Shopping for a new Hyundai Sonata?
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So that you're better able to compare the 2010 Hyundai Sonata with other vehicles in its class, the editors of TheCarConnection.com have driven the Sonata and compiled an authoritative Bottom Line that uses firsthand observations and impressions. Then TheCarConnection.com assembled a comprehensive full review with excerpts from other respected sources from around the Web.
Although the 2010 Hyundai Sonata still hangs in the second echelon of mid-size sedans, after well-known nameplates like the Honda Accord and Toyota Camry, there's no reason why it shouldn't be compared directly with those mainstays. The Sonata is an excellent package with well-coordinated styling, a spacious interior, and the usual choice of four-cylinder or V-6 engines. After a comprehensive mid-cycle refresh last year that included a new four-cylinder engine, a substantially redesigned interior, and an update of available tech features, the Sonata carries into 2010 with no significant changes.
Last year the Sonata got a light touch-up at the front and rear, with most of the sedan's sheetmetal carried over; that's fine as the Sonata is nicely proportioned, if a bit conservative. The Sonata gained a new interior last year, most notably refinished in soft-touch plastics and padded surfaces, with a matte-metallic finish that's comparable to what's used in Lexus vehicles and Hyundai's upscale Genesis. Overall, the feel is surprisingly sophisticated, though there are still a few hard finishes in places.
The 2010 Hyundai Sonata lineup is somewhat abbreviated compared with previous model years; the V-6 is no longer offered with the base GLS. Sporty SE and upscale Limited trims are still available with the four or the V-6. The 2.4-liter, 175-horsepower four-cylinder engine comes with with a five-speed manual or a five-speed automatic, but you'll be hard-pressed to find a stick. That's fine, as the four works just fine with the automatic; it's smooth in everyday driving with just enough torque for comfortable passing. The available 249-hp, 3.3-liter V-6 isn't that much quicker, with the Sonata feeling significantly heavier with this engine. Fuel economy ranges from 21/31 mpg for the four to 19/28 mpg with the six. Handling isn't quite as responsive and nicely weighted as you might find in the Mazda6 and Ford Fusion, but for ride and handling it does compare with the base Honda Accord and Toyota Camry models. Sporty SE models still manage an absorbent ride.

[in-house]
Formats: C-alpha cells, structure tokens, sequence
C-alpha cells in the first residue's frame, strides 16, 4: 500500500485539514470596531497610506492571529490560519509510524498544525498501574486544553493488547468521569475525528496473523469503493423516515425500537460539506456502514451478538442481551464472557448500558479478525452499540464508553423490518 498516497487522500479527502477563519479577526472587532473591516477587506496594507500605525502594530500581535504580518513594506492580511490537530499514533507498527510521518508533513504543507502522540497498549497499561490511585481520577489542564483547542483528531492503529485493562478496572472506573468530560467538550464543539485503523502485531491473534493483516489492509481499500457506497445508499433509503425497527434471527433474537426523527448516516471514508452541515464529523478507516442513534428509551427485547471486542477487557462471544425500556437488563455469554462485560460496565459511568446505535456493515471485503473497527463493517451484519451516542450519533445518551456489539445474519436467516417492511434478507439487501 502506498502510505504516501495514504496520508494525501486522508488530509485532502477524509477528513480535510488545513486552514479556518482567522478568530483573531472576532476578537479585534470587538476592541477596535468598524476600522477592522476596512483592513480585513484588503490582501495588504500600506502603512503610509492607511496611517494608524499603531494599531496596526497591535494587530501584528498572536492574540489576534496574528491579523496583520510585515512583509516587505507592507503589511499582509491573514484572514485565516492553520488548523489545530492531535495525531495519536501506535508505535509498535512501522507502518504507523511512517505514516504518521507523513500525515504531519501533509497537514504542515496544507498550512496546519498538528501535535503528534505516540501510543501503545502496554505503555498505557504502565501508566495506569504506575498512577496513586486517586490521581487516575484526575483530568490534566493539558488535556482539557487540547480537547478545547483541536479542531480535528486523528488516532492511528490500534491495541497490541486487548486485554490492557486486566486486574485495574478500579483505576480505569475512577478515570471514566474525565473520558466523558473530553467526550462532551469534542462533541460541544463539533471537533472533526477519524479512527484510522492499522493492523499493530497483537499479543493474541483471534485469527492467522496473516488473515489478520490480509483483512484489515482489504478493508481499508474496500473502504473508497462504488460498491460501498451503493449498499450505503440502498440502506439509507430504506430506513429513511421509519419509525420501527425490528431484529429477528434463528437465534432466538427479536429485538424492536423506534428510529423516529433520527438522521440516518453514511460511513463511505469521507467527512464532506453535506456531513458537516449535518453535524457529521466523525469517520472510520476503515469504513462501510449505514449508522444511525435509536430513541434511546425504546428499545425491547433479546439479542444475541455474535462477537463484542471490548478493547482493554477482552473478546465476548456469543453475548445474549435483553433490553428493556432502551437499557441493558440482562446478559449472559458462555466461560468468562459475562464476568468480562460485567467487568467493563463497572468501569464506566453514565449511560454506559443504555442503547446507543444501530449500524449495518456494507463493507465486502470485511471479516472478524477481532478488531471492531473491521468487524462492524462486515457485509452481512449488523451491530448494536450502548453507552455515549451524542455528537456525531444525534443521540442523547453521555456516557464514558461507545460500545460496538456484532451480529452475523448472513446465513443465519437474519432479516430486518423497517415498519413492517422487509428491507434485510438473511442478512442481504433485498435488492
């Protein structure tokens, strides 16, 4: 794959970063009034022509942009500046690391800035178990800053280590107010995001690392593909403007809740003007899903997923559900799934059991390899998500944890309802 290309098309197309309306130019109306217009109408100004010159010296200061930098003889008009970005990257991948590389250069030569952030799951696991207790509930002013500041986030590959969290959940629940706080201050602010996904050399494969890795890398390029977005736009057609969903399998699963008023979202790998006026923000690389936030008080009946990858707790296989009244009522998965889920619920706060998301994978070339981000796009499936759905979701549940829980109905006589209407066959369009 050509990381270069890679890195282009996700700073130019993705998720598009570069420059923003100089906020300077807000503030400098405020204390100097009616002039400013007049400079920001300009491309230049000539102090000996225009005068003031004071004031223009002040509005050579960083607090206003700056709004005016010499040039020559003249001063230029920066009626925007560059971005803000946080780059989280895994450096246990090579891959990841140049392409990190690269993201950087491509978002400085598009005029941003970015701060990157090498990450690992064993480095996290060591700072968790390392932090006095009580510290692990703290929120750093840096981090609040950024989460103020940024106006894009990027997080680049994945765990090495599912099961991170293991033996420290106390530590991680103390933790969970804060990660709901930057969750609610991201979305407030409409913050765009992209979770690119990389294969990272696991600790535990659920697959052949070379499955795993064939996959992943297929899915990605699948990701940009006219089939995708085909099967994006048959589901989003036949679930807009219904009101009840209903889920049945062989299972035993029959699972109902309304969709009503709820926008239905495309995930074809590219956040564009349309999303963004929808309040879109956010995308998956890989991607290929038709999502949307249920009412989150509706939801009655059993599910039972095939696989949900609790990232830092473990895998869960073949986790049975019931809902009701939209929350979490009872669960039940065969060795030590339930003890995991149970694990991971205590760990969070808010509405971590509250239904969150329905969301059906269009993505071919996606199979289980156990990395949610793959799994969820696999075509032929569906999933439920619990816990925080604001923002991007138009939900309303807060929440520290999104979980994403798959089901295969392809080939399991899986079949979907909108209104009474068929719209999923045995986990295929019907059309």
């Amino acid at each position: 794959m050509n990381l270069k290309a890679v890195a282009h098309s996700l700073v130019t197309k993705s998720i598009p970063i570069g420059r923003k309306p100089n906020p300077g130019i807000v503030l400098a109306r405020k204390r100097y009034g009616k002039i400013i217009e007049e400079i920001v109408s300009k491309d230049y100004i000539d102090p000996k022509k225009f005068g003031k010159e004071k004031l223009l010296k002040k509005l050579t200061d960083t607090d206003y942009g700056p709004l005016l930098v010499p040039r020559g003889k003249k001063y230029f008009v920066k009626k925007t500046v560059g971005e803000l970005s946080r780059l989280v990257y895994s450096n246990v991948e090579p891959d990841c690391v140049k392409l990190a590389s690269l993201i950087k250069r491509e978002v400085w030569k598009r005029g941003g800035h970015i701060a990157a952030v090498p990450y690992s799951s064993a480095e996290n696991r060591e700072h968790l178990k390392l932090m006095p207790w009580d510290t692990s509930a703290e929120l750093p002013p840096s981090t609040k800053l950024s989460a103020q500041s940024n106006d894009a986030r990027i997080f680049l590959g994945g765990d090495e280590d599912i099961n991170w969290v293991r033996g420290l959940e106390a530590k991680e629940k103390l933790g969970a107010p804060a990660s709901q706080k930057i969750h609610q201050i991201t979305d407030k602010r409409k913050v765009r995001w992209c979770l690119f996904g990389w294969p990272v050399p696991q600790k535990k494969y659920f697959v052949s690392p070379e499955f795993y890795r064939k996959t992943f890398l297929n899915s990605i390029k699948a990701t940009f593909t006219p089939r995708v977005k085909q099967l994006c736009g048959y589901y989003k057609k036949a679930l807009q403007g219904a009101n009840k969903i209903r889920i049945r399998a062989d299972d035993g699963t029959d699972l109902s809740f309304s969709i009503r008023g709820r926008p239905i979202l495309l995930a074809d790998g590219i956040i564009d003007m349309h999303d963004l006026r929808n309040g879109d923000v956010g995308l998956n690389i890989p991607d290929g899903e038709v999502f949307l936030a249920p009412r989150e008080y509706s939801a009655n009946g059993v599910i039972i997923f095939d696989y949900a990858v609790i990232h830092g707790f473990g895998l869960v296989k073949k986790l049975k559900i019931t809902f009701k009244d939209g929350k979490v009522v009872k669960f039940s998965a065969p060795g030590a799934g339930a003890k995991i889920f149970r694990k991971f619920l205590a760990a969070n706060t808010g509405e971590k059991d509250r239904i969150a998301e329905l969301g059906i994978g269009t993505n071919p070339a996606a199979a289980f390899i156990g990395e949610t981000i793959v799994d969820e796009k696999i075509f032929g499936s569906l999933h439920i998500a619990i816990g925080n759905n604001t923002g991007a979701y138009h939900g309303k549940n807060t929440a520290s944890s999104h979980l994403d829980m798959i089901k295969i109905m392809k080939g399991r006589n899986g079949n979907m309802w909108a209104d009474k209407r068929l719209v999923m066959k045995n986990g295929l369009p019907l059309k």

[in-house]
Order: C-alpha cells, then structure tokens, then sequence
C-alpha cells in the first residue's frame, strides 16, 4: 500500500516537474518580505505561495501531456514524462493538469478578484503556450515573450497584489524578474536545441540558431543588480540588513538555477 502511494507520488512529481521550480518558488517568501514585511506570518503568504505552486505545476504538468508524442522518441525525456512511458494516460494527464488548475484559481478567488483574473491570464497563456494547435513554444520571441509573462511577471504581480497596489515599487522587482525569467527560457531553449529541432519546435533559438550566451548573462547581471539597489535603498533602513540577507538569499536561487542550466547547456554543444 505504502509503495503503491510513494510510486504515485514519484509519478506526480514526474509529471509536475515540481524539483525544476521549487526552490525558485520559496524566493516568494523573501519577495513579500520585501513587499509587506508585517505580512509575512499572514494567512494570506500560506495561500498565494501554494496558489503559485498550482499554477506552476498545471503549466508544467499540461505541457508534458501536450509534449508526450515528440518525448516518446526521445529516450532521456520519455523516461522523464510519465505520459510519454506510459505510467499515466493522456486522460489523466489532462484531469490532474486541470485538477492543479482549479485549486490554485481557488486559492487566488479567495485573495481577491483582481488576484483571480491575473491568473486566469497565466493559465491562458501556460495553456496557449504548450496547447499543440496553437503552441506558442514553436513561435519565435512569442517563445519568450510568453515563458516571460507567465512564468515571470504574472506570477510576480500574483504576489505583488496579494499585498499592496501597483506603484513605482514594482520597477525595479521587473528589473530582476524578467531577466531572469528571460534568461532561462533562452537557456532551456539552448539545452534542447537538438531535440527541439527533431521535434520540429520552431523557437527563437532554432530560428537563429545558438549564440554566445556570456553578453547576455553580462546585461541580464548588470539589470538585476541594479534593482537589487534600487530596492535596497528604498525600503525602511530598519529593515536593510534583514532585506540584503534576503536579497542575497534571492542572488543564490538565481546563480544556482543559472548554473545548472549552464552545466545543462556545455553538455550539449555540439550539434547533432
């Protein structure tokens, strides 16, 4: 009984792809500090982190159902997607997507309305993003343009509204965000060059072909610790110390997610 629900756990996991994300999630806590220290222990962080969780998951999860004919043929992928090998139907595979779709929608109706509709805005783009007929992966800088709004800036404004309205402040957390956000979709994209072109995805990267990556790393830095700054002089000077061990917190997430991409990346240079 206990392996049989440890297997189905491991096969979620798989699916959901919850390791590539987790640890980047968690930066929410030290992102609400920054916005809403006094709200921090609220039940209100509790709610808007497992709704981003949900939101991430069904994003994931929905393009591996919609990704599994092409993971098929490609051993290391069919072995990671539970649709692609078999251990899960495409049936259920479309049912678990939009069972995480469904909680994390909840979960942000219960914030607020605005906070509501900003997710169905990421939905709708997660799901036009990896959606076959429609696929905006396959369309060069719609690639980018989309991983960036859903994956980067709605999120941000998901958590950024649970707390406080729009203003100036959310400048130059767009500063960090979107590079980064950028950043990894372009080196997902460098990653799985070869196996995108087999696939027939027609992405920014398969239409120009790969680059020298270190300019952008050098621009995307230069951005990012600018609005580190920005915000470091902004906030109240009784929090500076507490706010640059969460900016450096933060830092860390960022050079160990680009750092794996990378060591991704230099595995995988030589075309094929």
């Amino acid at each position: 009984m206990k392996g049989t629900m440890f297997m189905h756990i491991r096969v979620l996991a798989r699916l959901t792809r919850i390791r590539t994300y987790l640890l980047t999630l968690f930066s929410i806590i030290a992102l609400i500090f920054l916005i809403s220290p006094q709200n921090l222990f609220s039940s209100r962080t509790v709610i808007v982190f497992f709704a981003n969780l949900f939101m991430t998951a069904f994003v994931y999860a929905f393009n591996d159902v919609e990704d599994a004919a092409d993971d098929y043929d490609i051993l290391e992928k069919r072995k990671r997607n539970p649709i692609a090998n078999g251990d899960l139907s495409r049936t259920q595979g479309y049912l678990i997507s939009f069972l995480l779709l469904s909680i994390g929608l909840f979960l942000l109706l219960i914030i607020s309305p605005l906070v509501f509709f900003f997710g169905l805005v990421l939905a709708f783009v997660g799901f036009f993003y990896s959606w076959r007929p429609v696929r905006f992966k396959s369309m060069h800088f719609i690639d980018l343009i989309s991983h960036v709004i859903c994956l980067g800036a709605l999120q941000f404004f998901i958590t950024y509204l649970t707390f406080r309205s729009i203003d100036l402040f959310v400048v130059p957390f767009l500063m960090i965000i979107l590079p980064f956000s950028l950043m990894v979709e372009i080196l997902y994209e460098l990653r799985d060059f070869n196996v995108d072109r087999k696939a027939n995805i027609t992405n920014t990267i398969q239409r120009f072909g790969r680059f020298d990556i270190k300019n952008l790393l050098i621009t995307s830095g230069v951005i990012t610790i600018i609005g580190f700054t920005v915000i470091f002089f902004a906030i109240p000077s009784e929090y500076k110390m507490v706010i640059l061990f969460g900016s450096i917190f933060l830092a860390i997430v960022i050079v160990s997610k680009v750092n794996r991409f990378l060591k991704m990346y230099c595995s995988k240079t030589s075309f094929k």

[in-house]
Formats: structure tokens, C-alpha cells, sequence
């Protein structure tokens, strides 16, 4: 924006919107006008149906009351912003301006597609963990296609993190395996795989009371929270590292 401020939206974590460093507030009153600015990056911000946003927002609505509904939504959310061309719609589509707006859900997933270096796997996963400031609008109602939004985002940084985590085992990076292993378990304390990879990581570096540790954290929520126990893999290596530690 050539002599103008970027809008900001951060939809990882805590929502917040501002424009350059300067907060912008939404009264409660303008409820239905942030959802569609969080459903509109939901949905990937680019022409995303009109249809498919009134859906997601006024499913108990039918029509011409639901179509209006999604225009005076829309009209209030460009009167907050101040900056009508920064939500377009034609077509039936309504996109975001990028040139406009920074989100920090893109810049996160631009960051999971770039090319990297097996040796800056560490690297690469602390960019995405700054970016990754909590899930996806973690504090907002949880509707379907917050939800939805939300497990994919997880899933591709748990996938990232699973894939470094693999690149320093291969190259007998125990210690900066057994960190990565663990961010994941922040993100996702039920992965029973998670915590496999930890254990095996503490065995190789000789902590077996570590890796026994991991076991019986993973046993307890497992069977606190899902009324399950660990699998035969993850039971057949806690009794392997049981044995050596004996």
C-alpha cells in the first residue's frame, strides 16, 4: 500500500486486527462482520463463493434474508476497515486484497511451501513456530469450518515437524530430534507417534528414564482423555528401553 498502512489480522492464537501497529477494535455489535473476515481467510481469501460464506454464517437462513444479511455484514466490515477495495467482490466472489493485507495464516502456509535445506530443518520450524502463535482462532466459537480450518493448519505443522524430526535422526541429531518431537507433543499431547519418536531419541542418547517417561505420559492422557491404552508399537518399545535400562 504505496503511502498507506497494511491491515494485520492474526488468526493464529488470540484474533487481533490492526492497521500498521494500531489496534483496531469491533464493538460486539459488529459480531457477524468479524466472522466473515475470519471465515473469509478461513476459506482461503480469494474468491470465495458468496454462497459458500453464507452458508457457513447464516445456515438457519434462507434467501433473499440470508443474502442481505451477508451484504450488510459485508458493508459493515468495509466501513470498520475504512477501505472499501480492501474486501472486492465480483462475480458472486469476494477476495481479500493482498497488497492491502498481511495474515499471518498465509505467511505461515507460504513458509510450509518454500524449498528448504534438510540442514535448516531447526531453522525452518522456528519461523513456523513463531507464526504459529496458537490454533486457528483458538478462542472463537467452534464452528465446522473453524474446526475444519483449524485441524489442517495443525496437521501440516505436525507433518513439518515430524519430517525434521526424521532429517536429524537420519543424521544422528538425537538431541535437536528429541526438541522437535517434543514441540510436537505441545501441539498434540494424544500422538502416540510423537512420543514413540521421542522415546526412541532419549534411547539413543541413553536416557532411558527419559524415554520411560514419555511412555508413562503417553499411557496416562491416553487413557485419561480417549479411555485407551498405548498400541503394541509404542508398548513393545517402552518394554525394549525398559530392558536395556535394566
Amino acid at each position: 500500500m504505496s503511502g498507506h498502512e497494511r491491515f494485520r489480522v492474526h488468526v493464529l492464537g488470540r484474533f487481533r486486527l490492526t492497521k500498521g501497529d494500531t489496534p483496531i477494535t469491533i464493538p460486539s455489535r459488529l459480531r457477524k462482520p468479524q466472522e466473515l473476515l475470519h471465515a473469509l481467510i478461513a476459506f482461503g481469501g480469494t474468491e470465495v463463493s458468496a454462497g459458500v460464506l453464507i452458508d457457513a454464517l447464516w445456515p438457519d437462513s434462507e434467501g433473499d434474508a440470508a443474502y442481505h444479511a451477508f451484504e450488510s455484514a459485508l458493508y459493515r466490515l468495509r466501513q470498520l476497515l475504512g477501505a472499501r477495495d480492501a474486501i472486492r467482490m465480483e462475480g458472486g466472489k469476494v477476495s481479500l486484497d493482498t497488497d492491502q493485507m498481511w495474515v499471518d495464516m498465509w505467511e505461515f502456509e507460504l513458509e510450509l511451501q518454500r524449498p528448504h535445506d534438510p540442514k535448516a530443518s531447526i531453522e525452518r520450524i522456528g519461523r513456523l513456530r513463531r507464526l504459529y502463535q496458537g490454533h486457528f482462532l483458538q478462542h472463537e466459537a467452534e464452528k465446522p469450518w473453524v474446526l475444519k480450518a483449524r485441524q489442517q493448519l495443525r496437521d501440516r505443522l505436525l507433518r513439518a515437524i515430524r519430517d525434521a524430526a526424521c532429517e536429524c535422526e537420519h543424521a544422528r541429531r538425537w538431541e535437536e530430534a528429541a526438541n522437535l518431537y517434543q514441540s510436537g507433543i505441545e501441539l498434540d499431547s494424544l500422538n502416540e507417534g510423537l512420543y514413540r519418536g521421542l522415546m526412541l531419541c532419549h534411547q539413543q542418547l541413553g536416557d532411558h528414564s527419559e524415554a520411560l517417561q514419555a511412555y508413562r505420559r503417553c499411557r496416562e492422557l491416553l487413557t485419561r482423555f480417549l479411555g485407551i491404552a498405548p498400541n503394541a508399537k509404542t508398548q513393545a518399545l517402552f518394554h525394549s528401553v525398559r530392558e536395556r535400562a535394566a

Ever since this generation of Sonata made its debut in 2006, interior space has been significantly better relative to other mid-size sedans. The front seats in any of the versions are quite comfortable but a bit flat, while in terms of backseat space the 2010 Sonata qualifies as a large car, like the Honda Accord, with the backseat contoured just right. Interior appointments in general feel high quality, with plenty of padded surfaces, and doors open and close with a solid sound. The high-mounted radio and climate controls are easy to use, and cup holders and storage abound.
The Hyundai Sonata earns five stars for front and side-impact safety from the National Highway Traffic Safety Administration (NHTSA), while the Insurance Institute for Highway Safety (IIHS) calls it "acceptable” for side impacts.
Electronic stability control, anti-lock brakes, and side curtain airbags are included across the model line.
You don't need to step up beyond the base 2010 Hyundai Sonata GLS to get a well-equipped car. The GLS offers an AM/FM/XM/CD/MP3 audio with USB and auxiliary jacks, air conditioning, cruise control, and a tilt steering wheel. A spoiler, 17-inch wheels, a leather-wrapped steering wheel, a power driver seat, and steering-wheel audio controls are all part of the sporty SE. The Limited gets a multidisc CD changer, a subwoofer/amplifier, and heated front seats. A sunroof and a navigation system are available, and the Sonata now offers an Infinity premium audio system. One area that disappoints is the low-rent Bluetooth interface on the GLS, which is mounted like a speakerphone on the headliner. No matter which model you choose, the warranty coverage is very strong: five years or 50,000 miles basic, and ten years or 100,000 miles on the powertrain.
- Smooth four-cylinder engine
- Upscale look and feel of interior
- Reasonably handsome exterior
- Strong warranty
- Doesn't steer as well as rivals
- Flat-feeling seats
- Fussy Bluetooth integration